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The European Union applies some of the most advanced environmental standards in the world. The environment policy of the EU helps turning the economy green and protecting nature, human health and the quality of life of people who live in the European Union.

The European environment policy rests on the principles of precaution, prevention and rectifying pollution at source, and on the "polluter pays" principle. Multiannual environmental action programmes set the framework for future action in all areas of environment policy. They are embedded in horizontal strategies and taken into account in international environmental negotiations. Last but not least, implementation is crucial.

The "polluter pays" principle is implemented by the Environmental Liability Directive (ELD), which aims to prevent or otherwise remedy environmental damage (namely, to protected species and to natural habitats, water and soil). 

The EU’s newest growth strategy in the field of economic growth, the Europe 2020 Strategy sets inter alia a headline target for climate and energy. It aims at shaping "smart, inclusive and sustainable growth". Under its umbrella, the "flagship initiative for a resource-efficient Europe" points the way towards sustainable growth and supports a shift towards a resource-efficient, low-carbon economy.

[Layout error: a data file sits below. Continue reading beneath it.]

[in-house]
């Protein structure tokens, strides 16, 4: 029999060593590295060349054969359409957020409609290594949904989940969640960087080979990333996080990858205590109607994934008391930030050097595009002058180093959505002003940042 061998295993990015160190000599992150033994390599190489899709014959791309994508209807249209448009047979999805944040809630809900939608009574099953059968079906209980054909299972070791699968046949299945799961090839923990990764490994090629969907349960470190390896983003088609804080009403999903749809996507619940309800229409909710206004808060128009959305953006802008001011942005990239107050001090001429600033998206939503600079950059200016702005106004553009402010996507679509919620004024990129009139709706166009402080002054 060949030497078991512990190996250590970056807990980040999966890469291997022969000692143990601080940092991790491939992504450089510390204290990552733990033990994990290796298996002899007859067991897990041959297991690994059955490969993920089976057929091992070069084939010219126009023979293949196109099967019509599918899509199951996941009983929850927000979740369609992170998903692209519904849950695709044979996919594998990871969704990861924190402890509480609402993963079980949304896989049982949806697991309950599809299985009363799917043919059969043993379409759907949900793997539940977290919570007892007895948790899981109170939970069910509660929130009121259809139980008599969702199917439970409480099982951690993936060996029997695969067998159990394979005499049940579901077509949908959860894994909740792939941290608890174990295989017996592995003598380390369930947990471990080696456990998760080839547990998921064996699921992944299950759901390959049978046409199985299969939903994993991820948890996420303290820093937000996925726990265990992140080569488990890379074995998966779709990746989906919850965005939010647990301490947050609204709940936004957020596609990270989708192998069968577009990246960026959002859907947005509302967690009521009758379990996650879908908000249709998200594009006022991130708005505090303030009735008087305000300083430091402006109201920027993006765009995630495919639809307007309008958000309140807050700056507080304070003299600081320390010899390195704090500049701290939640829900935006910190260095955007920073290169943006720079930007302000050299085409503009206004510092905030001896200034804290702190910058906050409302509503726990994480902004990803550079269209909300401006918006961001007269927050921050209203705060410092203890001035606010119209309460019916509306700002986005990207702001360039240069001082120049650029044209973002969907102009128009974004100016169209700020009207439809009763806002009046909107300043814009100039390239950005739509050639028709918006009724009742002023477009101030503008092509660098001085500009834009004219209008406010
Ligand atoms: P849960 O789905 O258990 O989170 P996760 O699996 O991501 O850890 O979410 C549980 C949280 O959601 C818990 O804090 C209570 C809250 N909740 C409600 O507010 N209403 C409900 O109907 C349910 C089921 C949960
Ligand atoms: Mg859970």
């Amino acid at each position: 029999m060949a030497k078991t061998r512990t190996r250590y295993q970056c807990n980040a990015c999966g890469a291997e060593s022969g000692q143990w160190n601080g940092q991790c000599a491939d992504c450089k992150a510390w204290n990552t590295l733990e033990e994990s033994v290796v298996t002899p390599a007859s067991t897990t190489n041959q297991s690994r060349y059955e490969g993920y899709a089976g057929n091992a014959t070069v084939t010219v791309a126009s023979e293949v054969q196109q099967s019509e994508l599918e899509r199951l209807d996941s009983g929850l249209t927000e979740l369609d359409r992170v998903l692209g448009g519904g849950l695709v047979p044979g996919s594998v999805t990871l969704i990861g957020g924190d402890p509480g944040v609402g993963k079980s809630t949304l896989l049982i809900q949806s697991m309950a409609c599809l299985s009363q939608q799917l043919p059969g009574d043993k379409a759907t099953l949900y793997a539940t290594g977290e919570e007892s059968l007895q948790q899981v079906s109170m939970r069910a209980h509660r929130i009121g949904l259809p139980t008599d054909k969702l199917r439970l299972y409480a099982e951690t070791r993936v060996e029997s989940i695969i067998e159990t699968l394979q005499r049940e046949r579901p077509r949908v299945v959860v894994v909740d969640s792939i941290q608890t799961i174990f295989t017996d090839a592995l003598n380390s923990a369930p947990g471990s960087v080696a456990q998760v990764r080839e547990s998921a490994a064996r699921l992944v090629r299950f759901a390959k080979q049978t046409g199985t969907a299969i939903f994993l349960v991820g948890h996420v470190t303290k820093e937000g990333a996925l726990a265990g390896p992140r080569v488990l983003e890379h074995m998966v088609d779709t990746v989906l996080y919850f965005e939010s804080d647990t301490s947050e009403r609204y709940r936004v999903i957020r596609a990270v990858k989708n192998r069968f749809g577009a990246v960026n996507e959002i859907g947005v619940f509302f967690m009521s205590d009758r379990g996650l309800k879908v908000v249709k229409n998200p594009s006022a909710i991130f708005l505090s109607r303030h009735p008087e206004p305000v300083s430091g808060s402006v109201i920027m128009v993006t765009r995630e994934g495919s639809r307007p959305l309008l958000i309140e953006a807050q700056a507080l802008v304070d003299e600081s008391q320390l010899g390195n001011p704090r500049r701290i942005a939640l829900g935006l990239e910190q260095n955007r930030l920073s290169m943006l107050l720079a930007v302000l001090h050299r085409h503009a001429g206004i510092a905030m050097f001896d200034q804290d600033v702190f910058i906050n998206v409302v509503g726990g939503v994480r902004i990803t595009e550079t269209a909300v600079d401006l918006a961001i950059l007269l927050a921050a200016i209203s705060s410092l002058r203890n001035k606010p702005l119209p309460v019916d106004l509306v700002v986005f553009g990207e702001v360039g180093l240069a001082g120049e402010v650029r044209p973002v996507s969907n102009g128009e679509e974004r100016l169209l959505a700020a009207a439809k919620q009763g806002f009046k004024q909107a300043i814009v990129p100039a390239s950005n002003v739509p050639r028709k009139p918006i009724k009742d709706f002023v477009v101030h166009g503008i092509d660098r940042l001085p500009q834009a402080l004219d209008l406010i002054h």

Previous models and the current model of using resources have led to high levels of pollution, degradation of environment and exhaustion of natural resources. The Resource Efficiency Roadmap should help change this trend by defining the way we could turn the EU economy into a sustainable economy by 2050. The EU policy on waste has a long history and it has traditionally focused on a greener management of waste. The future agenda on an efficient use of resources will include a revision of the key-objectives established by the EU legislation for waste.

As a global player, the EU plays an important role in international actions that promote sustainable development in the whole world.
The current EU environment policy (valid until 2020) is based on the 7th environmental action programme for which both EU institutions, and national governments are liable.